Friday, 28 January 2022 06:09

Despite FG’s repeated vow to stop petrol subsidy, Buhari suddenly backtracked. This is what happened

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Details have emerged on how  security advice forced President Muhammadu Buhari to make a U-turn on the decision to remove fuel subsidy.

An impeccable security source told one of our correspondents that intelligence handed over to the president by security officials showed that the protests that would have accompanied the subsidy removal might have been far worse than the #EndSARS demonstrations, mass protests against police brutality that grounded many parts of the country in 2020.

The official, who spoke on strict condition of anonymity because he was not authorised to speak with the press, said the president was eager to implement the Petroleum Industry Act which would have ensured that subsidy was removed by June and investments in the oil sector increased.

He further stated that the government was afraid that such protests would have easily been hijacked by the opposition and affected the chances of the All Progressives Congress in next year’s election.

The official added, “The police, DSS, the National Intelligence Agency and the Office of the National Security Adviser usually send security reports to the president on the impact of sensitive issues like fuel subsidy. Reports given to the president showed that the protests being planned by unions would have been 10 times bigger than the #EndSARS protests.

“Petrol price was projected to increase to about N350 if the international price of oil continues to rise. This would have increased the cost of everything and encouraged everyone to take to the streets.

“They also drew the president’s attention to the coups sweeping many African countries and how the protests could have been hijacked by the opposition. This was why the president not only delayed subsidy removal but transferred the responsibility to the next government.”

Former President Goodluck Jonathan had in 2012 faced a similar challenge when he removed petrol subsidy forcing the price to rise from N65 per litre to N140.

The incident sparked protests in several parts of the country especially in Lagos where thousands converged on Ojota for over a week, grounding commercial activities in the country’s commercial capital.

“Some ministers actually advised the president to go ahead with subsidy removal because of the potential investments that deregulation would bring. But the president could not have taken such advice. The country is currently facing insecurity in several states, people are hungry. Outright removal of subsidy would have led to a rise in the cost of goods and protests. The alternative given to the president is to increase fuel price slightly. This could be done gradually by adding N3 or N5 periodically,” he said.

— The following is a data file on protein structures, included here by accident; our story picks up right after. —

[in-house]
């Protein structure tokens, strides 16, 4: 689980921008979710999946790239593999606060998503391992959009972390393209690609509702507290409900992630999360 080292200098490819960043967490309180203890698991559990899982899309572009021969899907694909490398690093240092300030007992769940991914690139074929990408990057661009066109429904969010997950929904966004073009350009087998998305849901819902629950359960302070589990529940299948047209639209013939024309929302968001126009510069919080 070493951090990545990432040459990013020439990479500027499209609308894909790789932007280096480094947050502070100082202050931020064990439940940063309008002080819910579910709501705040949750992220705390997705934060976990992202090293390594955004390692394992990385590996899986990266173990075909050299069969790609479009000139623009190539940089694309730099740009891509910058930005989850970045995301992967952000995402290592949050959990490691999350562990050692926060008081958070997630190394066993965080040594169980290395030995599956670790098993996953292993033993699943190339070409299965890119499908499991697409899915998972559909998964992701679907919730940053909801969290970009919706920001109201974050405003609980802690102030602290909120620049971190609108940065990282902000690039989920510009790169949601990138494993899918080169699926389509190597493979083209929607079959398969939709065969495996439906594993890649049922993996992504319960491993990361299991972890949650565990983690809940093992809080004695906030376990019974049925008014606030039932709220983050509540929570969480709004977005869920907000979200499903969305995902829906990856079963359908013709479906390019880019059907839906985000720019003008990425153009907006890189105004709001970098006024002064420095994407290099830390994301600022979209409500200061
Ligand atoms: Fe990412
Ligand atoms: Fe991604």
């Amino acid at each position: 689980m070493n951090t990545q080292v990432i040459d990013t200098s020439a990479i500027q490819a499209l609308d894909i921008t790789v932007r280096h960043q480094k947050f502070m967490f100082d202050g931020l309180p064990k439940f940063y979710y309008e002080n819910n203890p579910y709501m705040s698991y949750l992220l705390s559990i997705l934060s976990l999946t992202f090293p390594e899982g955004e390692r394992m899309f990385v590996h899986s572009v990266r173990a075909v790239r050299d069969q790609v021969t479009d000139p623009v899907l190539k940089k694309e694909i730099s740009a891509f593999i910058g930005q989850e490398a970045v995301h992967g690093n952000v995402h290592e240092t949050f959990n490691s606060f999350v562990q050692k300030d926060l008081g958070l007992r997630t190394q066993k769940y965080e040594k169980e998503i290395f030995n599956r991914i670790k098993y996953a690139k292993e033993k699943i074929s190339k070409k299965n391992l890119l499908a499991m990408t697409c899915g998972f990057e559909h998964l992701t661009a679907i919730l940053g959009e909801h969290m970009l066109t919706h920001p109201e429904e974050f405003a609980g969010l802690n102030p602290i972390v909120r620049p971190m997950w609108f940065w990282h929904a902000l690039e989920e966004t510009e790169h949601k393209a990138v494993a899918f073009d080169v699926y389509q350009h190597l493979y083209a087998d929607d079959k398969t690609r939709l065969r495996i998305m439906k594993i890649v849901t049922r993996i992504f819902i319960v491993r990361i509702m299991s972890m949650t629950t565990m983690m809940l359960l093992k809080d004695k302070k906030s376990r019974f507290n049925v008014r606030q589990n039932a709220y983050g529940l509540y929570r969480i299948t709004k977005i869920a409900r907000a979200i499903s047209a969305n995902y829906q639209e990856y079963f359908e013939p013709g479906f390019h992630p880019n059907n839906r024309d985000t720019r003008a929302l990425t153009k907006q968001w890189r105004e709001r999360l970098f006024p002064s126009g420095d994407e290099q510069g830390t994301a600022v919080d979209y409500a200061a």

When one of our correspondents called the Senior Special Assistant to the President on Media and Publicity, Garba Shehu, on the phone on Thursday for a reaction, he declined making any comments on the issue.

But, Special Adviser to the President on Media and Publicity, Femi Adesina, had in an interview on Channels Television’s ‘Sunrise Daily’ programme on Wednesday, said subsidy removal would have forced Nigeria into a tailspin.

Adesina added, “If that subsidy had been removed, it would have been a show of will that we want to solve this problem (oil fraud). There was a will but if you have a will and what you want to do will upturn the system, throw the country into a tailspin, then you would have to reconsider, you will weigh it. That is why further consultations will still happen.”

Nigeria Labour Congress and Trade Union had last year said it would on Thursday (yesterday) and February 2 embarked on nationwide protests against government’s plan to remove fuel subsidy.

But on Tuesday, the union shelved the protests following government’s decision to shift fuel subsidy removal by 18 months and amend the Petroleum Act, whose implementation was earlier scheduled to start in June.

 

Punch


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